Just as all three of them exit the church, there’s a minor earth tremor that’s felt all over Devil’s End, followed by a wave of heat that’s enough to warm the Doctor up and bring him back to consciousness.

Benton and Miss Hawthorne escape while all this is going on, but just as he gets out the church door, the verger is zapped and disintegrated by the unseen creature.

Now that the Doctor is up and feeling fully thawed, he says that the burst of heat was “the final confirmation of my theory.” He’s about to go back out to the barrow site, when Miss Hawthorne brings the injured Benton in. Our heroes finally all meet up at the pub.

While the Doctor is still sympathetic to Miss Hawthorne’s warnings and tells her “It’s a great pity they didn’t listen to you in the first place,” he dismisses her claim that she saw the Devil this morning as “nonsense”. Her description of a 20-to-30 feet tall horned creature strolling around should mean something to Mike and Benton, however.

And it’s from Miss Hawthorne that the Doctor hears the name of the new vicar who’s conducting other kinds of masses in the cavern.

Fortunately, the Doctor knows his Latin and makes the Magister = Master identification clear to Jo and anyone else who doesn’t.

Meanwhile, Brigadier Lethbridge-Stewart has phoned HQ to learn that all his team has gone galivanting off to Wiltshire after devils, and they’ve taken “MY helicopter!” He heads off after them and eventually runs into the other effect of this morning’s daemonic awakening: There is now a barrier that encircles the village a mile out from its center at the church. This barrier looks like a burnt circle of ash about three feet wide on the ground, but anything that attempts to cross it bursts into flames.

After he’s tried a few different roads into Devil’s End, with the same result, the Brigadier summons more UNIT specialists to figure out how to break through and contacts Mike Yates on walkie-talkie (a precursor to the mobile phone).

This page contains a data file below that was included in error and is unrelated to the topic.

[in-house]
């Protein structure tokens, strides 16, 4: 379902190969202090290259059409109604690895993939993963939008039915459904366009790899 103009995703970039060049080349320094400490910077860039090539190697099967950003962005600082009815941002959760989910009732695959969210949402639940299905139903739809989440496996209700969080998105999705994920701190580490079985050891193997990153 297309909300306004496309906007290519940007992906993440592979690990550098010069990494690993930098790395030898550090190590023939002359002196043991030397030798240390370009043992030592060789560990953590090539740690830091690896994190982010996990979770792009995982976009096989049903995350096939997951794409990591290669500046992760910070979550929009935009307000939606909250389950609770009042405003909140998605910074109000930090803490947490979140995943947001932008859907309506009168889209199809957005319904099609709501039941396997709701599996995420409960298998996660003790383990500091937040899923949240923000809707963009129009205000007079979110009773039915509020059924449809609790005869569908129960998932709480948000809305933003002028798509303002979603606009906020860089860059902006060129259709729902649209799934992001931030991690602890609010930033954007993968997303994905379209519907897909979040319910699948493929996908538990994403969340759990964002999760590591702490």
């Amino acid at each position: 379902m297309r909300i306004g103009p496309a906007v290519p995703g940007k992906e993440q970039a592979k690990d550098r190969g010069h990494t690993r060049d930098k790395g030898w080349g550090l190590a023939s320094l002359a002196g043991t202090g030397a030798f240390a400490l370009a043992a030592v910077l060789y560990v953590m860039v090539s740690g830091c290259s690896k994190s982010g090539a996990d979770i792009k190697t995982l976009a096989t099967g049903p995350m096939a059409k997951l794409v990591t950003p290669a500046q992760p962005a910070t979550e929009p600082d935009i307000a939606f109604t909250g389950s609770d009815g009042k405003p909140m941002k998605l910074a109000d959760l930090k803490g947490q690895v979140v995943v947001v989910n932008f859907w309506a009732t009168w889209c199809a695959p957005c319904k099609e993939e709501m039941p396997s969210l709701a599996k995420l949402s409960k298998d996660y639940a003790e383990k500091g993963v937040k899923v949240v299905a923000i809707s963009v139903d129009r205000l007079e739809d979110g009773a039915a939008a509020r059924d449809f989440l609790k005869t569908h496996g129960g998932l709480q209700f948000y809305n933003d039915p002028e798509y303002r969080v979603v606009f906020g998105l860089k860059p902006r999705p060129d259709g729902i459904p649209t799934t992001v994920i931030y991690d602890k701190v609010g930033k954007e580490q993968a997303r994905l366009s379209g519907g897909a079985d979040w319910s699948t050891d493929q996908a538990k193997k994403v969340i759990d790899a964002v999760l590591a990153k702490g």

Barrier

Once Mike brings him up to date on the situation in the village, the Brigadier sums things up:

“I see… The Doctor was frozen stiff as a board and then revived by a freak heat wave. Benton was beaten up by invisible forces, and the local white witch claims to have seen the Devil.”

He also learns that the Master is at the bottom of all this.

The Doctor and Jo have driven back out to the barrow, where they find the dead constable. They don’t notice the little gargoyle from the cavern cavorting up on top of the mound as they go inside.

They venture inside the tomb at the heart of the barrow, the sealed place that the doomed Professor opened at midnight to release a blast of frozen wind. There is no snow now, but there’s nothing inside the circular, stone-paneled room that would make it a tomb either–no grave, no grave-goods. Just a miniature model of a classic “flying saucer” spaceship sitting right at the center that Jo thinks must be stuck to the dirt-covered floor since she can’t pick it up.

No, it’s not a model, the Doctor informs her. It’s a real spaceship, shrunk down in size but retaining its normal weight of several hundred tons. It belongs to the “devils” or Daemons who have featured so much in the local legends. BokBecause they are now active again, everyone is in great danger. Not just here at Devil’s End. The whole world.

While the Doctor is telling Jo about the Daemons, who came to Earth thousands of years ago, the little gargoyle has come leaping down from the top of the mound and entered it. He now stands behind the Doctor and Jo, blocking the way out.

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Author: Kathryn L Ramage

Kathryn L. Ramage has a B.A. and M.A. in English lit and has been writing for as long as she can remember. She lives in Maryland with three calico cats named after the Brontë sisters. In addition to being the author of numerous short stories, reviews, essays, and period mystery novellas, she is also the author of a series of fantasy novels set in a dukedom called the Northlands on an alternate Earth whose history has diverged from ours somewhere during the medieval period.